Wednesday, April 25, 2007

Why the poor eat badly

"A few years ago, an obesity researcher at the University of Washington named Adam Drewnowski ventured into the supermarket to solve a mystery. He wanted to figure out why it is that the most reliable predictor of obesity in America today is a person’s wealth. For most of history, after all, the poor have typically suffered from a shortage of calories, not a surfeit. So how is it that today the people with the least amount of money to spend on food are the ones most likely to be overweight?

That’s because the current farm bill helps commodity farmers by cutting them a check based on how many bushels they can grow, rather than, say, by supporting prices and limiting production, as farm bills once did. The result? A food system awash in added sugars (derived from corn) and added fats (derived mainly from soy), as well as dirt-cheap meat and milk (derived from both). By comparison, the farm bill does almost nothing to support farmers growing fresh produce. A result of these policy choices is on stark display in your supermarket, where the real price of fruits and vegetables between 1985 and 2000 increased by nearly 40 percent while the real price of soft drinks (a k a liquid corn) declined by 23 percent. The reason the least healthful calories in the supermarket are the cheapest is that those are the ones the farm bill encourages farmers to grow." Thanks Annie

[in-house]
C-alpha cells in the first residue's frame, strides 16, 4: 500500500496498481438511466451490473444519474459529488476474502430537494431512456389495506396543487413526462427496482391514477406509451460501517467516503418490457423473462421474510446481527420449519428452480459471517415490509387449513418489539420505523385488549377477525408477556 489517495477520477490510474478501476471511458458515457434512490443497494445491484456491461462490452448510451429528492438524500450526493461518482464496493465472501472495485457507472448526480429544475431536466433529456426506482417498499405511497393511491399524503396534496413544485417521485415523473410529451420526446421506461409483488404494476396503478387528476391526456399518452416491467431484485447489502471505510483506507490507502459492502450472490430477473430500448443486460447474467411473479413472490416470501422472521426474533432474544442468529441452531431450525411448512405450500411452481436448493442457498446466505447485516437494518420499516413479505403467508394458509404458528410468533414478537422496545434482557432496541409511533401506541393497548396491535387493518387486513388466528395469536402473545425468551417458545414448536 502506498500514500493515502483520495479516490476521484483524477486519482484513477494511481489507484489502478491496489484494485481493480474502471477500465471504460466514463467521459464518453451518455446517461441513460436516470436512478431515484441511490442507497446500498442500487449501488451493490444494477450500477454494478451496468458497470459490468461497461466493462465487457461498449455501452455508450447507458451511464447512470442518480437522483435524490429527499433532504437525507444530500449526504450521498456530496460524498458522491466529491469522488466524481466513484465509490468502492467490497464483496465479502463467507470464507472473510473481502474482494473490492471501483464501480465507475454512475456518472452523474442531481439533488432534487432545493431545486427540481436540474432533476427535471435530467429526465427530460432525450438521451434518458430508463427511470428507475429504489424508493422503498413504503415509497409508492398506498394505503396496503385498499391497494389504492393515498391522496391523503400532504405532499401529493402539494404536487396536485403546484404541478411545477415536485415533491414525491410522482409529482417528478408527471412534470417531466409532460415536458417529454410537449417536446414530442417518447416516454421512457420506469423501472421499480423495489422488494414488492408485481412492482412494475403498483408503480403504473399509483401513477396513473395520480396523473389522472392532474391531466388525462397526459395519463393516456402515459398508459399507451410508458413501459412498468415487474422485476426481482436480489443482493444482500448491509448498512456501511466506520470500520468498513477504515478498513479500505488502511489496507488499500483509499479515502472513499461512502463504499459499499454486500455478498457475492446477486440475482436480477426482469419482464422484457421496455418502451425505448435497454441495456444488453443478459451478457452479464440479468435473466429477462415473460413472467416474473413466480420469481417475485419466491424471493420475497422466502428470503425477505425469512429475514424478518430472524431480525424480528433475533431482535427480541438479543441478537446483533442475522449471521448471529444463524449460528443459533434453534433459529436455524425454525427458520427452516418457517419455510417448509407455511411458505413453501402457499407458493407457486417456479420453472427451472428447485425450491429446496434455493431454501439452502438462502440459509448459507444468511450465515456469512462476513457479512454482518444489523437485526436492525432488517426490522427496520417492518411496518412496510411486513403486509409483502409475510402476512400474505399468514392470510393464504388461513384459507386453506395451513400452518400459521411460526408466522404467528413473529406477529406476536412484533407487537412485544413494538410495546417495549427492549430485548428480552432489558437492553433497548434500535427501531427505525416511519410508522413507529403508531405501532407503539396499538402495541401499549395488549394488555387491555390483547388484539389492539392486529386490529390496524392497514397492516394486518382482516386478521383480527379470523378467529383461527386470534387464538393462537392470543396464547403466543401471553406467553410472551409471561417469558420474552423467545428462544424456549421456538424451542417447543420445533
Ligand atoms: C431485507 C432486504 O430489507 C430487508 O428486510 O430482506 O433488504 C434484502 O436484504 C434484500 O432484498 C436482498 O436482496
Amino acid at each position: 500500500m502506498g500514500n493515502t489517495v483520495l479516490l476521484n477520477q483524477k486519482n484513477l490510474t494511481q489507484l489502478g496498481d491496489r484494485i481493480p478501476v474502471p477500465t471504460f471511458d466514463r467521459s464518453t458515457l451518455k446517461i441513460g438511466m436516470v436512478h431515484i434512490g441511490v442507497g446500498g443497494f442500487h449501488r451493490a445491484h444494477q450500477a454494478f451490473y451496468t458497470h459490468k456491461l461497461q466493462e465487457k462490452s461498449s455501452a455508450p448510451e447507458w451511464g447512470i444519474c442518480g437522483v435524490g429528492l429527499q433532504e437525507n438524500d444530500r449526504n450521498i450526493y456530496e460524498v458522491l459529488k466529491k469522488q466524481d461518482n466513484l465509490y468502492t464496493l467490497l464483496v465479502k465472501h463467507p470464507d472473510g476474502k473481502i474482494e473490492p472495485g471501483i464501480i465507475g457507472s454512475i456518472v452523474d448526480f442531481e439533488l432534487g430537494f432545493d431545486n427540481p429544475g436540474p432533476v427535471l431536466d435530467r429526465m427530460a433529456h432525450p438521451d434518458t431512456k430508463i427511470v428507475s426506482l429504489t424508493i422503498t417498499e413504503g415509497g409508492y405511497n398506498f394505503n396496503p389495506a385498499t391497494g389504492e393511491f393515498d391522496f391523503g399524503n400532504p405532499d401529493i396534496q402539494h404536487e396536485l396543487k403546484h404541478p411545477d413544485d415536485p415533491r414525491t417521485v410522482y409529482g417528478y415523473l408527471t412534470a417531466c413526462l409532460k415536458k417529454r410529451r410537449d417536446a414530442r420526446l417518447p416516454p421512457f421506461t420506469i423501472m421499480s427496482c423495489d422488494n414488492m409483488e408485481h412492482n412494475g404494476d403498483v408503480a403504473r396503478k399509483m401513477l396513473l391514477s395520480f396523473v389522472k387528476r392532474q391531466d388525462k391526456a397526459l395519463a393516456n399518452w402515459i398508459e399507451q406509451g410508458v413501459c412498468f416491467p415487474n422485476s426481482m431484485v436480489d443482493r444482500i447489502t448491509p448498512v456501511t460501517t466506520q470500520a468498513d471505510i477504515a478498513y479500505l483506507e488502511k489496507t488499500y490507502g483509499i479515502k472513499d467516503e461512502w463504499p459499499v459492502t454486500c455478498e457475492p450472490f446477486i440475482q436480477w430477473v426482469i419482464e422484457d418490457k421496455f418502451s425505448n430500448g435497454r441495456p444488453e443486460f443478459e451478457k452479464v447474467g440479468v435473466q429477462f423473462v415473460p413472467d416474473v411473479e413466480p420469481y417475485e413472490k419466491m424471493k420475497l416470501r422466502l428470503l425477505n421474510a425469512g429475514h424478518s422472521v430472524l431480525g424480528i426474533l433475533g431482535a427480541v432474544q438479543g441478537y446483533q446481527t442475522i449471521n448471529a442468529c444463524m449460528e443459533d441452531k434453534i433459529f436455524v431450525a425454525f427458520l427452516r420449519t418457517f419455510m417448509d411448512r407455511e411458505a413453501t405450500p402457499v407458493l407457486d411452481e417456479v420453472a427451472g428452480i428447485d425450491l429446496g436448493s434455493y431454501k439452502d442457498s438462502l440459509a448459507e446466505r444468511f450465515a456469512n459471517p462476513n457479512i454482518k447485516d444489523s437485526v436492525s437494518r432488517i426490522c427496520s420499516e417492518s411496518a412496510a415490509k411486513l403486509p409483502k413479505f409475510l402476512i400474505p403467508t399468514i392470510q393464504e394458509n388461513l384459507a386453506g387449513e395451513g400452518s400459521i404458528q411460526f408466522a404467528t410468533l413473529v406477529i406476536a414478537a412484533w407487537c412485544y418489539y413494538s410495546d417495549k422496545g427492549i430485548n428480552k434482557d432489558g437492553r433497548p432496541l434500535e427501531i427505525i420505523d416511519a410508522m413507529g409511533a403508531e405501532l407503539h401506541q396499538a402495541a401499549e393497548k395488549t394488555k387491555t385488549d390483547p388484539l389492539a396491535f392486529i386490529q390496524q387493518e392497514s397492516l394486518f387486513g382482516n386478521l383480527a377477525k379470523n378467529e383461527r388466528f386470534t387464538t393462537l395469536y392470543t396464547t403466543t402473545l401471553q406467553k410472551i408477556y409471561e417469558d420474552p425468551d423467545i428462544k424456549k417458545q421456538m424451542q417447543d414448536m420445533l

Anonymous said...

That sounds as if it could be true, but I don't totally agree with it. Fruits and vegetables aren't that expensive you know..

Anonymous said...

Note that it is the corn syrup and corn by products in question here. Price subsidies for a mono-crop agricultural economy here in the midwest have turned my state and every neighboring state into one big cornfield. The price of all the healthy foods has increased by a large amount, while the cheap food, the mac and cheese...and soda have all stayed cheap. Likewise in the last few decades our cities have changed causing the smaller groceries and supermarkets to go under. The result being that people have to drive three or more miles to go buy food, which they will buy in bulk and thus avoid purchasing anything that might spoil.